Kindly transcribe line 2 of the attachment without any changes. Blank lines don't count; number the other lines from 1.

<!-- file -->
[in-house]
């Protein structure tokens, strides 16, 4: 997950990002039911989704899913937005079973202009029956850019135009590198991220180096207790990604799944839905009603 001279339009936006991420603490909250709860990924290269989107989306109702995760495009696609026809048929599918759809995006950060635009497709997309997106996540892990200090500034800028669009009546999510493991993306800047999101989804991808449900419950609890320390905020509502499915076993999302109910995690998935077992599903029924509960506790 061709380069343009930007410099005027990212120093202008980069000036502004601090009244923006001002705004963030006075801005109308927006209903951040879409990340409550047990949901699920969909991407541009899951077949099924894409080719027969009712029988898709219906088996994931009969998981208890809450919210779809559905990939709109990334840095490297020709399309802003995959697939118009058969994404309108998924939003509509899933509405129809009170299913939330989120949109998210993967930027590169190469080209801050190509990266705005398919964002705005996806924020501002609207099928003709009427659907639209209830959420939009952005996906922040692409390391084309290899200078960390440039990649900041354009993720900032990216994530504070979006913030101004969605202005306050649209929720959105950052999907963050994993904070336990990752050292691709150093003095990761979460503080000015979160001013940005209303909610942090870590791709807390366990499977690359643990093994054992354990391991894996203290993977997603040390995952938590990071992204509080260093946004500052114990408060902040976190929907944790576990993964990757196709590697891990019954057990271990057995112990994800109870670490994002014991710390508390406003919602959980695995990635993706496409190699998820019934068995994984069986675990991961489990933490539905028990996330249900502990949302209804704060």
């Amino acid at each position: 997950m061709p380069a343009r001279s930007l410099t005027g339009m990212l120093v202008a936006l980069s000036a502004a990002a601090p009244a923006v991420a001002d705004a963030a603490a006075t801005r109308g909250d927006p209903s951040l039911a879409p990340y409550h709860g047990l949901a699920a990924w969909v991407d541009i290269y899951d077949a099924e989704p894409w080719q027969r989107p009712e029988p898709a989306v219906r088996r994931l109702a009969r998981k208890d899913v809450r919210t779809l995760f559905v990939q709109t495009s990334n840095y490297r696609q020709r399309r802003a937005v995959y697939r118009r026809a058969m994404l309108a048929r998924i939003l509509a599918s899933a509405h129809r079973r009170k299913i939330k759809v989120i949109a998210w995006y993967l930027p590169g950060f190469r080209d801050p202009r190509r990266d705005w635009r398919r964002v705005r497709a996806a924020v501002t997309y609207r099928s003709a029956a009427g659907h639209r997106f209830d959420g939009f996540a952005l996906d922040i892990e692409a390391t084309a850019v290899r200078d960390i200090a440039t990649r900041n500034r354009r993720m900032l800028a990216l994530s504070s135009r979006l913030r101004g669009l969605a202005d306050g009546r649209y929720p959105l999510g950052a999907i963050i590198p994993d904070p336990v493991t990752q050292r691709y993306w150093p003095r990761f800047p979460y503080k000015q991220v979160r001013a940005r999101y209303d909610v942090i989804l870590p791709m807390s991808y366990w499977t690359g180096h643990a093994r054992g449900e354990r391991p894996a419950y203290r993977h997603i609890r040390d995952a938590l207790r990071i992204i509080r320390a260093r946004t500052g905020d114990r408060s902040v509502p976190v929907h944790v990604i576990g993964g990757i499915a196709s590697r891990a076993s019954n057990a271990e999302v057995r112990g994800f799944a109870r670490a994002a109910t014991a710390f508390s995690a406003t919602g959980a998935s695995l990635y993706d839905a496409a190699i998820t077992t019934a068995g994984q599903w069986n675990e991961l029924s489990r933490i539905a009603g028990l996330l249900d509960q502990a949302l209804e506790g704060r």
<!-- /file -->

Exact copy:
């Protein structure tokens, strides 16, 4: 997950990002039911989704899913937005079973202009029956850019135009590198991220180096207790990604799944839905009603 001279339009936006991420603490909250709860990924290269989107989306109702995760495009696609026809048929599918759809995006950060635009497709997309997106996540892990200090500034800028669009009546999510493991993306800047999101989804991808449900419950609890320390905020509502499915076993999302109910995690998935077992599903029924509960506790 061709380069343009930007410099005027990212120093202008980069000036502004601090009244923006001002705004963030006075801005109308927006209903951040879409990340409550047990949901699920969909991407541009899951077949099924894409080719027969009712029988898709219906088996994931009969998981208890809450919210779809559905990939709109990334840095490297020709399309802003995959697939118009058969994404309108998924939003509509899933509405129809009170299913939330989120949109998210993967930027590169190469080209801050190509990266705005398919964002705005996806924020501002609207099928003709009427659907639209209830959420939009952005996906922040692409390391084309290899200078960390440039990649900041354009993720900032990216994530504070979006913030101004969605202005306050649209929720959105950052999907963050994993904070336990990752050292691709150093003095990761979460503080000015979160001013940005209303909610942090870590791709807390366990499977690359643990093994054992354990391991894996203290993977997603040390995952938590990071992204509080260093946004500052114990408060902040976190929907944790576990993964990757196709590697891990019954057990271990057995112990994800109870670490994002014991710390508390406003919602959980695995990635993706496409190699998820019934068995994984069986675990991961489990933490539905028990996330249900502990949302209804704060």